CyberScience co-hire awarded ACS OpenEye Outstanding Junior Faculty AwardPosted on May 17, 2018
UNIVERSITY PARK, PA. — Edward O’Brien, assistant professor of chemistry and an Institute for CyberScience faculty co-hire, has been awarded the American Chemical Society (ACS) OpenEye Outstanding Junior Faculty Award in Computational Chemistry for his work “Origins of the Mechanochemical Coupling of Peptide Bond Formation to Protein Synthesis.”
The ACS Computers in Chemistry Division awards up to four tenure-track junior faculty to present their work at the ACS National Meeting, to be held in fall 2018 in Boston.
“I am happy to see that Ed O’Brien has been recognized with this award,” ICS Director and Professor of Meteorology and Atmospheric Science Jenni Evans said. “It demonstrates the power of computational methods and big data to new advances in science. ICS is proud to provide support for the research and computational needs of researchers such as Ed, who utilize advanced computation.”
O’Brien’s research sought to identify new sources of mechanical forces acting on ribosomes, the molecular machines that make proteins; how those forces are transmitted across the ribosome; and their impact on the action of this molecular machine.
Within cells, ribosomes synthesize proteins. A change to the speed at which a protein is being synthesized will alter how the protein behaves. One source of change in speed can be from mechanical forces, such as the behavior of the protein as it is created. This study provides a molecular-level explanation for experimental data related to mechanochemistry, which is the study of mechanical forces affecting chemical processes.
“This is the first time these questions have been answered and it puts mechanochemistry at heart of a process that is central to life itself,” O’Brien said. “I’m grateful to have received this award in recognition of this research.”
For his work, O’Brien applied the methods of multiscale modeling on computing resources from the ICS Advanced Cyberinfrastructure (ACI) and the National Science Foundation XSEDE to interpret the information. O’Brien said that multiscale modeling, simply put, is like Google Maps.
“With Google Maps you can see the Earth, a state, a town or your house,” O’Brien said. “This is basically how multiscale modeling works because we are able to zoom in and out on our information and see it from different perspectives to answer a variety of questions.”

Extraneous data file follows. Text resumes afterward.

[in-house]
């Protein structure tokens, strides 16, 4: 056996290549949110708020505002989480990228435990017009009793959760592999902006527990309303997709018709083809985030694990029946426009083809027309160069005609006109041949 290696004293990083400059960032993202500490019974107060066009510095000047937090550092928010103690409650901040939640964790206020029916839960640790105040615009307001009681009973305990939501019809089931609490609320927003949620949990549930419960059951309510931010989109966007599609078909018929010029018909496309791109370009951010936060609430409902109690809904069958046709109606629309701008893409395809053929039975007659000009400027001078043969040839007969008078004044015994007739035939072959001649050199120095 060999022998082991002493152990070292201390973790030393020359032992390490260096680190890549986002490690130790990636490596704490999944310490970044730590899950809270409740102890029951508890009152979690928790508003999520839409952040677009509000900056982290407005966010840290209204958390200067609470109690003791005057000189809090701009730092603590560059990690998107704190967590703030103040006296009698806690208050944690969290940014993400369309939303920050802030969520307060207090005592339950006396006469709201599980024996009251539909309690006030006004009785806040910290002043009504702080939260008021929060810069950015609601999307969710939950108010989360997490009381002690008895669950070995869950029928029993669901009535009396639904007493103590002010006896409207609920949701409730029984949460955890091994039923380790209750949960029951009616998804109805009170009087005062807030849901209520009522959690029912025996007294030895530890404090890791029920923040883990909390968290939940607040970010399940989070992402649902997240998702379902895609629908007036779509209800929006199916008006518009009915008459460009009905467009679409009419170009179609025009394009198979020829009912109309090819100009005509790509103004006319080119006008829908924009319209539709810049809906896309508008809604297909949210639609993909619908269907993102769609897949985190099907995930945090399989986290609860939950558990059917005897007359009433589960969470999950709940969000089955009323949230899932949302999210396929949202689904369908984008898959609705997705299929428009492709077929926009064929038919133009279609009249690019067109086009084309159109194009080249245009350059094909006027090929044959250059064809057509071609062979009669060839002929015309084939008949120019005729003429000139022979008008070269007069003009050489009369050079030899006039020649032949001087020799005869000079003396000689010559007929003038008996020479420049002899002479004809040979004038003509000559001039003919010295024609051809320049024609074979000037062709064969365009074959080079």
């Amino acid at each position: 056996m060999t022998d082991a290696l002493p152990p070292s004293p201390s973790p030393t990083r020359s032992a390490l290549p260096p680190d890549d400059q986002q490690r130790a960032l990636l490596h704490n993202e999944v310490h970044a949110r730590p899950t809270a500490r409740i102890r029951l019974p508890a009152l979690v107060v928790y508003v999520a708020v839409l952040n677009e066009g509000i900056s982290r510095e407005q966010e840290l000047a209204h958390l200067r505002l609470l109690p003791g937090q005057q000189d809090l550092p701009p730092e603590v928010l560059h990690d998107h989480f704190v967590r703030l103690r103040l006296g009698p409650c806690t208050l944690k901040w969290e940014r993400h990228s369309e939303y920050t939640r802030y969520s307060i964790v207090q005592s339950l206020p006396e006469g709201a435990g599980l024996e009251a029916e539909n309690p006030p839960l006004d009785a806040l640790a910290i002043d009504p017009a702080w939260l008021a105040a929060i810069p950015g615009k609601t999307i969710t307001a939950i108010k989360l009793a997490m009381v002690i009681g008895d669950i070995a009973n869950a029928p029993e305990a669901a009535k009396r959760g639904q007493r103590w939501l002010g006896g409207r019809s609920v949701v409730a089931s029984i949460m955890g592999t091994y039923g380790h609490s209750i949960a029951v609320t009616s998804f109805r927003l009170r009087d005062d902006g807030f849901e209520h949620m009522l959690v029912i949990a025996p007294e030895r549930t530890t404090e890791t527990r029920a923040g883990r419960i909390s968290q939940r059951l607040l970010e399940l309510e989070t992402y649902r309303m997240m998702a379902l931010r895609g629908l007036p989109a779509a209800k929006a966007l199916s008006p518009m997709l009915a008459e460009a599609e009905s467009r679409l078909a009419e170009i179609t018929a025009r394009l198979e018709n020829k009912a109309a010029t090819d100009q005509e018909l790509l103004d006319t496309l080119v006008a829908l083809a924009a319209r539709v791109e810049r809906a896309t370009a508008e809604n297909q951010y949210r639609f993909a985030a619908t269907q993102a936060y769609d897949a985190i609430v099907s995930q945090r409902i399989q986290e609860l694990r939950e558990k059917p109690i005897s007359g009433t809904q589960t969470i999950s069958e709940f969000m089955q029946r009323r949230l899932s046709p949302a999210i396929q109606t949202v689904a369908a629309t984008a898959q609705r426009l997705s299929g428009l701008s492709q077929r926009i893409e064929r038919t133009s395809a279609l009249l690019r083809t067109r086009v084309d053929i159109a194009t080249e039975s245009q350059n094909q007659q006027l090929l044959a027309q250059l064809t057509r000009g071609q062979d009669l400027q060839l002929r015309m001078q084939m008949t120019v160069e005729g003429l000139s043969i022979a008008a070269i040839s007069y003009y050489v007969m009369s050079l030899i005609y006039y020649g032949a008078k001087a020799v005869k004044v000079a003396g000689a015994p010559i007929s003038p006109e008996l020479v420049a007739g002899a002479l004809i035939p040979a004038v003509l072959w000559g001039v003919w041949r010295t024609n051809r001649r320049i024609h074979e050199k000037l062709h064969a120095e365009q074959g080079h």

His research, which consisted of simulations lasting for several months, had unexpected results that have never been predicted before. He stated that these findings are fundamental to understanding how the speed of protein synthesis affects protein behavior and can lead to a better understanding of certain diseases.
William Noid, associate professor of chemistry and a colleague of O’Brien, was delighted to hear that O’Brien received the OpenEye award.
“This award highlights Ed as one of the top young researchers in computational chemistry,” Noid said. “This recognition, along with the resulting enhanced visibility, will only help to further accelerate his outstanding career trajectory.”
This research was supported by funds from the National Science Foundation, University of South Florida and Penn State.
The Institute for CyberScience is one of the five interdisciplinary research institutes under the Office of the Vice President for Research, and is dedicated to supporting cyber-enabled research across the disciplines. ICS builds an active community of researchers using computational methods in a wide range of fields through co-hiring of tenure-track faculty, providing seed funding for ambitious computational research projects, and offering access to high-performance computing resources through its Advanced CyberInfrastructure. With the support of ICS, Penn State researchers harness the power of big data, big simulation and big computing to solve the world’s problems.
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